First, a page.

4. Legislating Morality: Is It Wise, Is It Legal, Is It Possible

Fourth, Christian politics will be constantly challenged not only in the classroom but also in the student's life apart from the classroom. Because politics are dependent upon ethics and morality, these are also under constant attack. Drs. Frank Turek and Norman Geisler wrote the book "Legislating Morality: Is It Wise, Is It Legal, Is It Possible" specifically to address many of the common challenges Christians face regarding politics. Turek and Geisler demonstrate how anyone who claims to be against the legislation of morality is actually guilty of doing just that. They also demonstrate how the protection of human life via laws can only be grounded in the Judeo-Christian doctrine of the Image of God. Even if college students can avoid discussing politics with their friends, they will be challenged by professors, and they need to know how these challenges are resolved within the Christian worldview.

5. Before You Hit Send: Preventing Headache and Heartache

Finally, the book that I want to be freshest in the memory of the college-bound student is Emerson Eggerich's "Before You Hit Send: Preventing Headache and Heartache." While the other books help the student to analyze, internalize, and begin to articulate the case for the truth of the Christian worldview, this book focuses on the presentation: the communication. Eggerichs describes eighty different ways that communication can go wrong and presents four questions to always ask before speaking or pressing "send" on the internet.  for ensuring that what the student communicates is effective: Is it true? Is it kind? Is it necessary? Is it clear? It is important that the college student use discernment when speaking to friends or in class or communicating on the internet. Ensuring truthful, kind, necessary, and clear communication with friends and professors will help maintain friendships and establish trust with those around them. This book will not only be helpful in communicating the case for Christianity, but it will help in all other interactions. This is another book that the college student will want to keep on their shelf and revisit often.

Bonus: A Secret Weapon

And, I want to add one bonus title to the list for the student who wants an extra "secret weapon" in his or her arsenal. Learning how to think logically provides anyone who wishes to discover and defend the truth an incredible advantage over those who do not take the time and effort. The bonus book is not the most entertaining to read and is definitely the dryest in this list, but it does provide this most valuable tool. "Come, Let Us Reason" by Norman Geisler takes the reader through both deductive and inductive logic. He explains how arguments are formed using each method and what level of certainty (necessarily true or probably true) each provides. This will help the student to properly form their arguments when speaking to others and to be careful not to overstate the certainty level of their conclusions. It will also help the student identify when professors and fellow students make fallacious arguments and/or claim a greater level of certainty about their conclusions than is warranted by the argument they are presenting.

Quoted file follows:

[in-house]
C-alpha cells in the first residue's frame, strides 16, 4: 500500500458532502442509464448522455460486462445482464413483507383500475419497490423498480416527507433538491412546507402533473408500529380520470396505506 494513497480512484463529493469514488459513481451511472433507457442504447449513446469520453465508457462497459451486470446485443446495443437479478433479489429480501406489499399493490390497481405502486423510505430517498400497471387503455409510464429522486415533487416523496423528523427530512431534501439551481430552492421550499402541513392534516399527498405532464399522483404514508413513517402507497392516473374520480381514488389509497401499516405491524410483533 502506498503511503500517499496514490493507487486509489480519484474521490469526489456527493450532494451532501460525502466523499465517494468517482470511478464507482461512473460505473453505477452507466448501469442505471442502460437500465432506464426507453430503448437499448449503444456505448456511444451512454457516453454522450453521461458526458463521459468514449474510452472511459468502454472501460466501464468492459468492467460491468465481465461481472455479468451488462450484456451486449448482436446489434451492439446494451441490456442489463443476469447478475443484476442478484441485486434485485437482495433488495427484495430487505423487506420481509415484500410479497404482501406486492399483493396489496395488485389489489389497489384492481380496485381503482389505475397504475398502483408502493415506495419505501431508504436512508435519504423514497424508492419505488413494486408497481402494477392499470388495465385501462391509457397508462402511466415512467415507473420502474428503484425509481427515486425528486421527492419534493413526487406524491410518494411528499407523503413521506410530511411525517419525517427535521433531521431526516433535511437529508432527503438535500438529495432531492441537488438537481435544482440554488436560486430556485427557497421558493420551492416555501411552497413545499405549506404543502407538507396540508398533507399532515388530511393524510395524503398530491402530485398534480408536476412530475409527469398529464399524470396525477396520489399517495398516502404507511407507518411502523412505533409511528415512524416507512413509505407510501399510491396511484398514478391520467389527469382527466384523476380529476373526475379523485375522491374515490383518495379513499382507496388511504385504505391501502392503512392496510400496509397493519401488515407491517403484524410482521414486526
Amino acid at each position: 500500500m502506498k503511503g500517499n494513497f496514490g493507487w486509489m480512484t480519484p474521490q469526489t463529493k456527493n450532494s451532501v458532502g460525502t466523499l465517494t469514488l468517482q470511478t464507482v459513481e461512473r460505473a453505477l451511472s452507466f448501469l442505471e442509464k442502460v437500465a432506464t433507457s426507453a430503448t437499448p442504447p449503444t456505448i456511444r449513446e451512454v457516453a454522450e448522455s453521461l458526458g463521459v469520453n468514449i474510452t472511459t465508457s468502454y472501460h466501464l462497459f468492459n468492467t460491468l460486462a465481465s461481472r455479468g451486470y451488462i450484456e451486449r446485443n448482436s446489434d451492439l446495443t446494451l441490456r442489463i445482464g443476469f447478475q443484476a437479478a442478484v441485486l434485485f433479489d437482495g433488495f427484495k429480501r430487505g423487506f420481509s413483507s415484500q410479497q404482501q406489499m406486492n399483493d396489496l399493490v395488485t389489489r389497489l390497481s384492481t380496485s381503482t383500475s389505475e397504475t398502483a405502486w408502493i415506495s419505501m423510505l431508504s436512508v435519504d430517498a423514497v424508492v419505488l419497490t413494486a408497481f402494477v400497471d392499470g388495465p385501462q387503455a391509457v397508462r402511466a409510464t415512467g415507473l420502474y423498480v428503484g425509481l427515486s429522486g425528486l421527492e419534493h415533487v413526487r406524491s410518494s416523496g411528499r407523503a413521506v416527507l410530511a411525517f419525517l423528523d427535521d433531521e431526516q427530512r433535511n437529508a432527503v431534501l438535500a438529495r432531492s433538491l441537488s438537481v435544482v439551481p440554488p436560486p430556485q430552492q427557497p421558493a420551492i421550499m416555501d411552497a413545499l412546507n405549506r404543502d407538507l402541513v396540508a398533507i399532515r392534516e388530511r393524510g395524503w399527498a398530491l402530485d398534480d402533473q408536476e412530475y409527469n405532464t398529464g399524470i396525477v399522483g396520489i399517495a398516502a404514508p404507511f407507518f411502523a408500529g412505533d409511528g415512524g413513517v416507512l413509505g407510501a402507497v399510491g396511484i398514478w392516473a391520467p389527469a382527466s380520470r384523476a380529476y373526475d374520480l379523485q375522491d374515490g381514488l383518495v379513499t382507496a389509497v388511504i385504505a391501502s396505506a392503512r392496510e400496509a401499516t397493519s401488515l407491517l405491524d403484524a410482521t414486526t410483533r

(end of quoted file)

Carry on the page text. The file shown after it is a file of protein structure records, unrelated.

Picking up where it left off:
Conclusion

While there are many books that would be helpful for the college-bound to read to prepare for their journey, as I've read each of these, I wished that I had had them available to me during that those crucial years. If you want more great books on other topics that will benefit the college-bound, please check out the other Top 5 Books lists. I also recommend that the student join their college's chapter of Ratio Christi (if available on your campus) to have a place where they can go to discuss the many other challenges that they will encounter. Other apologetics ministries that have local chapters that the Christian student can find encouragement and support from are Reasons to Believe and Reasonable Faith. And, of course, the Christian student MUST remain in the Word of God and in prayer throughout their years in college. The challenges that they face will be powerful, and they will not only be intellectual. The student must not only know that Christianity is true but trust and dedicate his or her life to following Jesus Christ. It is as much a heart issue as it is a head issue, and it is only in Christ that the student can find (and show to others) that both the head and the heart can be fulfilled.